Sleater Kinney was the only rock group listed on the cover..and they got only half a page. Ashanti, the r&b back up singer who can't seem to do anything without "featuring Jah Rule," has two pages. What about the Donnas? The Yeah Yeah Yeahs? The Distillers? A mag like RS has the power to shine important light on groups like these — instead they are afterthoughts, and that valuable spotlight is wasted on the same overexposed pop princesses WHO HAVE NOTHING TO DO WITH ROCK.

In your own letter from the editor you have the hypocritical balls to say "rock radio won't touch female artists, while the pop factory keeps churning out soundalike clones, and ambitious musicians with something to say find themselves left out in the cold." The pages that follow those words are a blatant display that Rolling Stone magazine is happily working for the factory now too.

If the issue had been called "Women in Music"..or maybe "Some Cute Girls with Top 10 Records out Right Now"..I would have no beef with it. Corny as it may sound, ROCK is something which is still meaningful and even sacred to some of us. Use the word "rock" in bold letters next to a picture of Britney Fucking Spears, and you're turning your whole publication into a joke...and an offensive joke at that.

Origins:   The 31 October 2002 issue of the venerable music publication Rolling Stone was a special issue dedicated to the subject of "Women in Rock." Featuring a cover shot of Shakira, Britney Spears, and Mary J. Blige, the issue included over two dozen articles profiling contemporary female artists from the world of rock music. Women in Rock

Any such magazine survey inevitably draws a good deal of criticism about which artists were included (or excluded), how much prominence they were given, and what was said about them, prompting letters of complaint from both readers and musicians. Rolling Stone printed several such letters in its 28 November issue, none of them as long or vitriolic as the one quoted above, supposedly penned by rocker Joan Jett (who was not one of the artists profiled in the "Women in Rock" issue).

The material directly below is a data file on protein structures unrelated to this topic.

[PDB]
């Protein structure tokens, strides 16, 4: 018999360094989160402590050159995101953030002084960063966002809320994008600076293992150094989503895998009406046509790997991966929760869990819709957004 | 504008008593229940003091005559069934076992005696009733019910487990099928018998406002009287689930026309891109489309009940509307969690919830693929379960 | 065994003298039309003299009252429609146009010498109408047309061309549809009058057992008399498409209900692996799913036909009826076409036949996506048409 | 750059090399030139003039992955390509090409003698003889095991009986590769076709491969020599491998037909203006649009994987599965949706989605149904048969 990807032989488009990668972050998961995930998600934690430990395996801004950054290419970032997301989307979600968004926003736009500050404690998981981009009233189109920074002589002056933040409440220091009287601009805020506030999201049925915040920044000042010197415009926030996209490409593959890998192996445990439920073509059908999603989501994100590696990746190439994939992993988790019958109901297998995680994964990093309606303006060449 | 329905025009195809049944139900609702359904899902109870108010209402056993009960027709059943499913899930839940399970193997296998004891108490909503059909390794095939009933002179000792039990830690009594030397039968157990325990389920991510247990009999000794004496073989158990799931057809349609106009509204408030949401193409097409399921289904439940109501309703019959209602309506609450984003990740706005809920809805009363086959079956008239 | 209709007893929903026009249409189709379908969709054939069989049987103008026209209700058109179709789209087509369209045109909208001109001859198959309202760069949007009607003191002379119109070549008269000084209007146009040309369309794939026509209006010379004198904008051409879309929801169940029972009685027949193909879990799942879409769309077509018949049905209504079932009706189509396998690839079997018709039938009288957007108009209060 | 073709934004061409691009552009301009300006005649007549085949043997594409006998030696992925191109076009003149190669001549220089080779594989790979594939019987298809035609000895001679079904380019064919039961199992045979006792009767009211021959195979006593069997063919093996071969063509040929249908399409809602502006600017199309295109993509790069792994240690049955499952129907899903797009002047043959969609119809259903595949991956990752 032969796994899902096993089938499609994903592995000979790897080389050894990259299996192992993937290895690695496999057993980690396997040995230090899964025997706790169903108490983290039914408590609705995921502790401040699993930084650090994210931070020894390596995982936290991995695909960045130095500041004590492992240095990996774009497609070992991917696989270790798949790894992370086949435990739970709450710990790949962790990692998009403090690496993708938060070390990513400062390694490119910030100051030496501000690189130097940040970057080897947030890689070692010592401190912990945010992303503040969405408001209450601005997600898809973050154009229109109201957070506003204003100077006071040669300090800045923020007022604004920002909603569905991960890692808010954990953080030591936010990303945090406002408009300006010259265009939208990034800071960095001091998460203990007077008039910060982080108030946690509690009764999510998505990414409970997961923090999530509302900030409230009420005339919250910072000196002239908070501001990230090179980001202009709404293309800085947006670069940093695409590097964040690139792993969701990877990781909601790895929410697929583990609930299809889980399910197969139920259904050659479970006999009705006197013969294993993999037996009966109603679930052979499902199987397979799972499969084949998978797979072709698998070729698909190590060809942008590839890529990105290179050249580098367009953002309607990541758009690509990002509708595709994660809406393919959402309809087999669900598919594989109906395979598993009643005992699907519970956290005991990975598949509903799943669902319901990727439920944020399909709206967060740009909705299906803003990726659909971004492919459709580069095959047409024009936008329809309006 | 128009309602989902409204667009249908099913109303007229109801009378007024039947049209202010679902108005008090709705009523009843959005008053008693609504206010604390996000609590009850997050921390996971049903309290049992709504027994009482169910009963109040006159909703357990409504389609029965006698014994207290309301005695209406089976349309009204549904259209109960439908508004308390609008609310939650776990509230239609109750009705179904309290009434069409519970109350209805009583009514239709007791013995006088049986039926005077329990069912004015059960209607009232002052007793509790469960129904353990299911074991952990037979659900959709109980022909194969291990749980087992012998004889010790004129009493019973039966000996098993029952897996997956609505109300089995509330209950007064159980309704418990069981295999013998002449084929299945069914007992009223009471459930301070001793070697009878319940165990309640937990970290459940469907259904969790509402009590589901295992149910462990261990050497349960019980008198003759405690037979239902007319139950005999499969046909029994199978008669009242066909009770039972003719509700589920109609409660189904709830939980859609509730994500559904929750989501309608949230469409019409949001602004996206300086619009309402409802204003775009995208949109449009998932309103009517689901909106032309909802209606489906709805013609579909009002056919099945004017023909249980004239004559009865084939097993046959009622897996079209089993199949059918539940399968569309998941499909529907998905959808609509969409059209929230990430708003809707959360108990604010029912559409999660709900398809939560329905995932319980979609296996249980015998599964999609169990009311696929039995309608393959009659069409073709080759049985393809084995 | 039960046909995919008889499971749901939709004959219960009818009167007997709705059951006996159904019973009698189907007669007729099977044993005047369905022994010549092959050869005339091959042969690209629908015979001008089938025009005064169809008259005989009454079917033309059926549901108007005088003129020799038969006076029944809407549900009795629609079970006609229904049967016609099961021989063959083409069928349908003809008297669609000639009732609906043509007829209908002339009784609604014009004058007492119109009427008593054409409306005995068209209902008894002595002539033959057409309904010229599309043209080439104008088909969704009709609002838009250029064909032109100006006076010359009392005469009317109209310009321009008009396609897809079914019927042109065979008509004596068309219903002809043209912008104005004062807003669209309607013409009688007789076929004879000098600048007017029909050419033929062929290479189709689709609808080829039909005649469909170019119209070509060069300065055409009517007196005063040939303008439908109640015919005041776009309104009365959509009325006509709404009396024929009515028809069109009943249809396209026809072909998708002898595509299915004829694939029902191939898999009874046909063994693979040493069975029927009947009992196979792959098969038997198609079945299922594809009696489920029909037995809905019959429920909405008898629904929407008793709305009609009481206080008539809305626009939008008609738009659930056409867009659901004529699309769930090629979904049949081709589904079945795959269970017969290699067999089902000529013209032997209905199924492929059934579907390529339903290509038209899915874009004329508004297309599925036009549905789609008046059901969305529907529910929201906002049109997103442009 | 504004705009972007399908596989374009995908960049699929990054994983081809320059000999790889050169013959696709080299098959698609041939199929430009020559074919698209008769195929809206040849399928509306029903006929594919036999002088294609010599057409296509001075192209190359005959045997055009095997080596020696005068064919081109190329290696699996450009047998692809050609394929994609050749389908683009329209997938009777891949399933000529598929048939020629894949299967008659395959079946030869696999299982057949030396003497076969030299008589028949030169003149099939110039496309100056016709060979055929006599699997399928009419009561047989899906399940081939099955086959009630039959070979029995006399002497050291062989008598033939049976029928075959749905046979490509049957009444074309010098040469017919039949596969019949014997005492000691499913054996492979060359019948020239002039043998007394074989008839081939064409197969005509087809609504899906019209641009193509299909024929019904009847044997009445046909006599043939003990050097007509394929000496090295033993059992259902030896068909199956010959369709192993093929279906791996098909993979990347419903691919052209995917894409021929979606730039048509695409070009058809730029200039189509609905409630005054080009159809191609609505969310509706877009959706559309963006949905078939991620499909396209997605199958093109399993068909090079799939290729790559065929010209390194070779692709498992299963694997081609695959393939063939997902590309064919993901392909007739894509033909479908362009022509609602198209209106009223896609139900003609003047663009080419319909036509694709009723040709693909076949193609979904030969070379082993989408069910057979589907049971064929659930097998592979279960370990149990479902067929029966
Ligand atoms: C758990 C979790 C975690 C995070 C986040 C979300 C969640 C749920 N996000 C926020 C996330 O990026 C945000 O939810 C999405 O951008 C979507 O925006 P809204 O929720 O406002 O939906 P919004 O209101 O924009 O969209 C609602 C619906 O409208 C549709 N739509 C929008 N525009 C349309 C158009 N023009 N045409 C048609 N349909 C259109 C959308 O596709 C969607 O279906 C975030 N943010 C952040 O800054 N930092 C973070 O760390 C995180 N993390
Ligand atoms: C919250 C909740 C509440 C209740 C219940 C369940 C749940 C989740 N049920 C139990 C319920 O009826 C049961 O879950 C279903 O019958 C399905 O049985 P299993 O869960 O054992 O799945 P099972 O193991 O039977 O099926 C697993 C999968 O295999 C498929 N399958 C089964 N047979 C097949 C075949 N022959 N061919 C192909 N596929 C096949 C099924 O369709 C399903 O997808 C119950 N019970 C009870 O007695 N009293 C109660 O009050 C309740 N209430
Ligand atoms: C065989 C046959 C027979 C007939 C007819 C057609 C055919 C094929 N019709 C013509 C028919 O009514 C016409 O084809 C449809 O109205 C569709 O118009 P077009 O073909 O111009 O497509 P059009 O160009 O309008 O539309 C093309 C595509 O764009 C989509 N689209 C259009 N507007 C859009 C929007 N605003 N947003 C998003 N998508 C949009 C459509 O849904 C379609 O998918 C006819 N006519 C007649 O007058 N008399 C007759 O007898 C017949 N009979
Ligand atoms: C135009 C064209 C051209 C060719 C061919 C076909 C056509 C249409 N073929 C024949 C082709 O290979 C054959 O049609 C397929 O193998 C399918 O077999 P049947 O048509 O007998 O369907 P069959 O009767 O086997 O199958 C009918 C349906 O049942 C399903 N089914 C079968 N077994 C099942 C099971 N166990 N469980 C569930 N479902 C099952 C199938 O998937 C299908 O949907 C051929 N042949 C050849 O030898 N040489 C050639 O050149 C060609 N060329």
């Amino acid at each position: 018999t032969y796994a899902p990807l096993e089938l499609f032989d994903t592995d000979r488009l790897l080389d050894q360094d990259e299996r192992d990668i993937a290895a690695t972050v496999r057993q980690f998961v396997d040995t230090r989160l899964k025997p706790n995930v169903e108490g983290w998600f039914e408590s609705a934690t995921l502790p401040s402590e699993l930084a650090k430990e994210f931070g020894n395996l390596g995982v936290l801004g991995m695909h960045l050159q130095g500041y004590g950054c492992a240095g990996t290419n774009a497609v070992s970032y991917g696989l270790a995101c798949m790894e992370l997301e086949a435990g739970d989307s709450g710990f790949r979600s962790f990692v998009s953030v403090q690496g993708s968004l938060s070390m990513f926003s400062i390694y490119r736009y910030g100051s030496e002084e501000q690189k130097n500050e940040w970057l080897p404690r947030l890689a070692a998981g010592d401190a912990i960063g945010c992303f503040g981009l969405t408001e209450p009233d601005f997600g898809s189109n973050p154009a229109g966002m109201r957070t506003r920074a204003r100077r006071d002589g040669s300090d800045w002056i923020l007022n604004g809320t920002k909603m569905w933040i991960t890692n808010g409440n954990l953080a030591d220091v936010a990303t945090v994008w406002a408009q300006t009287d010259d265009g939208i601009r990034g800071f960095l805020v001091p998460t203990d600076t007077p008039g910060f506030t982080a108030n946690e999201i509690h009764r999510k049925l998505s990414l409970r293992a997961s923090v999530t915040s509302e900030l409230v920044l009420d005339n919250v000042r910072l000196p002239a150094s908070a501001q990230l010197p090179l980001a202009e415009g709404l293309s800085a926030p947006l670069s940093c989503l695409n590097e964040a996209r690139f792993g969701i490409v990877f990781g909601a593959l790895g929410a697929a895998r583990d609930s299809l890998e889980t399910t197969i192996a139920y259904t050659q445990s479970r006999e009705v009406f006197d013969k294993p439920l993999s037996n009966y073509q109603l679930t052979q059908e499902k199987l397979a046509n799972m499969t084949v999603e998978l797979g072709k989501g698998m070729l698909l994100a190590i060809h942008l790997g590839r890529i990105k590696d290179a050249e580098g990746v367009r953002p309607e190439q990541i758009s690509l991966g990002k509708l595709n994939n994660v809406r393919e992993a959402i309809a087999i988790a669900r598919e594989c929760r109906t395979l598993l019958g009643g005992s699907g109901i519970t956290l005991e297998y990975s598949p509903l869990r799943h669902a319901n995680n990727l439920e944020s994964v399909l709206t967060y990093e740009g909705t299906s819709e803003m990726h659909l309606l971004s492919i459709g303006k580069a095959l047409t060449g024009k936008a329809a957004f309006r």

However, this letter is worded rather strangely for one supposedly written by Joan Jett, as it refers to her (and other artists) in the third person. Not surprisingly, with a cursory check we find that Joan Jett's web site displays the following disclaimer on its opening page:
Hi everyone,

We are sorry for the confusion, but Joan Jett did NOT write the open letter to Rolling Stone, rather it was written by Maya Price, a talented performer and writer in New York City, and it was forwarded to us.

I loved the content, but we had nothing to do with writing it.

Thanks for the strong response to it.
Continuing on to the web site of artist Maya Price, we find the full text of the letter reproduced there, with a note from Maya indicating that she did indeed write it and send it to the editors of Rolling Stone on 19 October 2002. Undoubtedly the letter began to make the rounds of the Internet through e-mail forwards, lost its correct attribution along the way, and was then mistakenly attributed to Joan Jett because she is the artist most strongly defended in the text.

Last updated:   14 May 2007